Influential Teachers and the Meaning of the Good: Two Anecdotes Concerning Epicurus

Diogenes Laertius 10.2

“Apollodorus the Epicurian writes in his first book of On the Life of Epicurus that the philosopher turned to the study of philosophy when he noted that his teachers could not explain to him the meaning of Chaos in Hesiod.”

᾿Απολλόδωρος δ’ ὁ ᾿Επικούρειος ἐν τῷ πρώτῳ περὶ τοῦ ᾿Επικούρου βίου φησὶν ἐλθεῖν αὐτὸν ἐπὶ φιλοσοφίαν καταγνόντα τῶν γραμματιστῶν ἐπειδὴ μὴ ἐδυνήθησαν ἑρμηνεῦσαι αὐτῷ τὰ περὶ τοῦ παρ’ ῾Ησιόδῳ χάους.

10.6

“I cannot conceive what the good is if I separate it from the pleasures of taste, from the pleasures of sex, from the pleasures of sound, or those of beautiful bodies.”

Οὐ γὰρ ἔγωγε ἔχω τί νοήσω τἀγαθόν, ἀφαιρῶν μὲν τὰς διὰ χυλῶν ἡδονάς, ἀφαιρῶν δὲ τὰς δι᾽ ἀφροδισίων καὶ τὰς δι᾽ ἀκροαμάτων καὶ τὰς διὰ μορφῆς.

 

Image result for Ancient Greek Epicurus

A few maxims to round things out

 

 

  1. “If fear of the skies or about death had never afflicted us—along with the ignoring of the limits of pain and desires—we never would have needed natural science”

Εἰ μηθὲν ἡμᾶς αἱ τῶν μετεώρων ὑποψίαι ἠνώχλουν καὶ αἱ περὶ θανάτου, μή ποτε πρὸς ἡμᾶς ᾖ τι, ἔτι τε τὸ μὴ κατανοεῖν τοὺς ὅρους τῶν ἀλγηδόνων καὶ τῶν ἐπιθυμιῶν, οὐκ ἂν προσεδεόμεθα φυσιολογίας.

  1. “It is not possible to eliminate fear about the most important things unless one understands the nature of everything—otherwise, we live fearing things we heard from myths. Therefore, it is not possible to enjoy unmixed pleasures without natural science.”

XII. Οὐκ ἦν τὸ φοβούμενον λύειν ὑπὲρ τῶν κυριωτάτων μὴ κατειδότα τίς ἡ τοῦ σύμπαντος φύσις, ἀλλ’ ὑποπτευόμενόν τι τῶν κατὰ τοὺς μύθους· ὥστε οὐκ ἦν ἄνευ φυσιολογίας ἀκεραίους τὰς ἡδονὰς ἀπολαμβάνειν.

A Philosopher’s Guide to Handling Insults in the Theater

Over the weekend there was a theatrical incident the interpretation of which depended almost entirely on political disposition and other biases. Anyone who knows about theater in the ancient world knows that authors like Aristophanes were effective because they were political. (And often very unsubtle.) When a public figure is a target of the show and is watching the show, his or her reaction becomes the show.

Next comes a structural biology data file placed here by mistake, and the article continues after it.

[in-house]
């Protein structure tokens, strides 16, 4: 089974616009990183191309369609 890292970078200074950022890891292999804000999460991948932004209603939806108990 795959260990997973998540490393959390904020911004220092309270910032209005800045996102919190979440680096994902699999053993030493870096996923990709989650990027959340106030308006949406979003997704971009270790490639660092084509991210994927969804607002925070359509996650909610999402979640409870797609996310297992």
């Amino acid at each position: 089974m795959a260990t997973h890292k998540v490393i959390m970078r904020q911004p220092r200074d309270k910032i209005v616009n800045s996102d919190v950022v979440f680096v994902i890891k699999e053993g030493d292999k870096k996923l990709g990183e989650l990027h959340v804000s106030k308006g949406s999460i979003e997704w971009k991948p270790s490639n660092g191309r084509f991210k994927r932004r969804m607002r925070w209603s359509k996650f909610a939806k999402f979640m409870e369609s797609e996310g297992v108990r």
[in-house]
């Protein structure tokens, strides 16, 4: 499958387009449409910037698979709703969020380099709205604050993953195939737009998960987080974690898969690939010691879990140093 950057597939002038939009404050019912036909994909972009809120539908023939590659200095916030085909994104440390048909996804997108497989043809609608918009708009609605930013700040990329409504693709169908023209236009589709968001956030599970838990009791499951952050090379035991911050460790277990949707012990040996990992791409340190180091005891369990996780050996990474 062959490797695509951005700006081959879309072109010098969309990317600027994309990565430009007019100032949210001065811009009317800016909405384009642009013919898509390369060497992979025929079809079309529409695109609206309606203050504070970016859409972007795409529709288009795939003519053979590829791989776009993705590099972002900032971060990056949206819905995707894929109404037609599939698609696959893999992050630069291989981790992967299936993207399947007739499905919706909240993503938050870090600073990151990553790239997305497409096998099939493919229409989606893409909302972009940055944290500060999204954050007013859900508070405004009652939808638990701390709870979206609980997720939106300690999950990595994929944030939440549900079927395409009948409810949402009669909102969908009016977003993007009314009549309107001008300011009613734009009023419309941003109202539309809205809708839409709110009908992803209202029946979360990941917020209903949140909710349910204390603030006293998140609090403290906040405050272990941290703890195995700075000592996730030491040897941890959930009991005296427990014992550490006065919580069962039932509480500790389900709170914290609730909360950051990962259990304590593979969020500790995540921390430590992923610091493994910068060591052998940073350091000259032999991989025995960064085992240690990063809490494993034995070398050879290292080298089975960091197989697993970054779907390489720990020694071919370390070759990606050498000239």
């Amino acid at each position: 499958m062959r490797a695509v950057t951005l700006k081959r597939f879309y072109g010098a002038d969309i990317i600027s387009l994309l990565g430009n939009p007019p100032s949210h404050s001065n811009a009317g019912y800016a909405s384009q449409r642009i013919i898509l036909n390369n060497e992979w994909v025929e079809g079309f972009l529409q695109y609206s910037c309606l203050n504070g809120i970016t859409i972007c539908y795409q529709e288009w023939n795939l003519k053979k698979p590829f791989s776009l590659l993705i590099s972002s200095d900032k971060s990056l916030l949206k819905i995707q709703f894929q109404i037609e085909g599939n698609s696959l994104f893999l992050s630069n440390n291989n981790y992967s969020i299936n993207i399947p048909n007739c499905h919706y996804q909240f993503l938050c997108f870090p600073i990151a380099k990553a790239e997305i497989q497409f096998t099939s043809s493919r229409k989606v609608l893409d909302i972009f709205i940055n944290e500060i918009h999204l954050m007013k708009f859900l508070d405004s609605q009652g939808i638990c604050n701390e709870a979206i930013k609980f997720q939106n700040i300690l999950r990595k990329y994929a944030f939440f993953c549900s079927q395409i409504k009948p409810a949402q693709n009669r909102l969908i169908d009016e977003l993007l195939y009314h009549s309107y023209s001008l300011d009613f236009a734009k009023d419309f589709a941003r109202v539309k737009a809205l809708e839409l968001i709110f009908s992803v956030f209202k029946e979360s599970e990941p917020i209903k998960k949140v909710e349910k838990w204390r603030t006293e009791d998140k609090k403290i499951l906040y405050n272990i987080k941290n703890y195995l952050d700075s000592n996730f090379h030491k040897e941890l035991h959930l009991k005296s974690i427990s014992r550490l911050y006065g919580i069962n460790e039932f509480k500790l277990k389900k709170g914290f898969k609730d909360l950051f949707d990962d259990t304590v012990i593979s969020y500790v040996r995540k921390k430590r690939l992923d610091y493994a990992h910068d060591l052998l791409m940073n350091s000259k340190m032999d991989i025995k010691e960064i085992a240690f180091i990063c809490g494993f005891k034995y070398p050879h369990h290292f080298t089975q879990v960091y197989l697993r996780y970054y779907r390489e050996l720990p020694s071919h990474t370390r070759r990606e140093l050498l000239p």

comedy-mask

Apparently there was a similar incident over 2000 years ago with the philosopher Cleanthes. It is not a perfect model, since Cleanthes was not about to be a heartbeat away from controlling the most powerful military arsenal in the history of mankind. (And, there are many other important character contrasts.) Yet, the example is interesting….

Thanks to twitter for telling me about this:

(if Mr. Duncan keeps making good suggestions, I am going to make him write for the site)

Diogenes Laertius, Lives of the Eminent Philosophers

“Once when he was talking with a youth, he asked him if he could perceive something. When the youth nodded that he could, Kleanthes said, “Why, then, don’t I perceive that you perceive it?”

When he was present at the theater and the poet Sôsitheos addressed him, saying “[the men] whom Kleanthes’ foolishness herds away”. Kleanthes sat there in the same position. The audience was delighted at this and they applauded him, driving Sôsitheos out of the theater. He received the poet kindly later when he apologized for the insult, explaining that it would be strange for him to get angry at circumstantial abuse when Dionysus and Herakles never got angry at the poets talking nonsense about them.

It is reported that he used to say that the men of the peripatetic school suffered a fate similar to lyres: they sing sweet sounds, but never hear themselves…”

μειρακίῳ ποτὲ διαλεγόμενος ἐπύθετο εἰ αἰσθάνεται· τοῦ δ’ ἐπινεύσαντος, “διὰ τί οὖν,” εἶπεν, “ἐγὼ οὐκ αἰσθάνομαι ὅτι αἰσθάνῃ;”

Σωσιθέου τοῦ ποιητοῦ ἐν θεάτρῳ εἰπόντος πρὸς αὐτὸν παρόντα